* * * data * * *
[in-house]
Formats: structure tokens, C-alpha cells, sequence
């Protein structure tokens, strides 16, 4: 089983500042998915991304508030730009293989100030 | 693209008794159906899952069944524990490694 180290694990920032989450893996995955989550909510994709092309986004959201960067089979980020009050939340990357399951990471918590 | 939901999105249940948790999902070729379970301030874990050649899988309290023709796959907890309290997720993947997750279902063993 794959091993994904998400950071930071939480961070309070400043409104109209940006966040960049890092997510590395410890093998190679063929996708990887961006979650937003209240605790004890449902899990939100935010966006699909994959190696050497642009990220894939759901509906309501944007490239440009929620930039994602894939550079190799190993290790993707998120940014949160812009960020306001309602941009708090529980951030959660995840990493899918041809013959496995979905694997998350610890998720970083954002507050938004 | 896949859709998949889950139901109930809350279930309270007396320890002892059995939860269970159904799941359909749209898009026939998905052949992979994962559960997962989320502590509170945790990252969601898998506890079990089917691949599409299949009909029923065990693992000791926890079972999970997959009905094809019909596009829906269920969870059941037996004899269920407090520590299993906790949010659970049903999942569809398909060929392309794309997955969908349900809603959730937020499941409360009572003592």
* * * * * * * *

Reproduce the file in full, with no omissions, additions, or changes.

[in-house]
Formats: structure tokens, C-alpha cells, sequence
């Protein structure tokens, strides 16, 4: 089983500042998915991304508030730009293989100030 | 693209008794159906899952069944524990490694 180290694990920032989450893996995955989550909510994709092309986004959201960067089979980020009050939340990357399951990471918590 | 939901999105249940948790999902070729379970301030874990050649899988309290023709796959907890309290997720993947997750279902063993 794959091993994904998400950071930071939480961070309070400043409104109209940006966040960049890092997510590395410890093998190679063929996708990887961006979650937003209240605790004890449902899990939100935010966006699909994959190696050497642009990220894939759901509906309501944007490239440009929620930039994602894939550079190799190993290790993707998120940014949160812009960020306001309602941009708090529980951030959660995840990493899918041809013959496995979905694997998350610890998720970083954002507050938004 | 896949859709998949889950139901109930809350279930309270007396320890002892059995939860269970159904799941359909749209898009026939998905052949992979994962559960997962989320502590509170945790990252969601898998506890079990089917691949599409299949009909029923065990693992000791926890079972999970997959009905094809019909596009829906269920969870059941037996004899269920407090520590299993906790949010659970049903999942569809398909060929392309794309997955969908349900809603959730937020499941409360009572003592």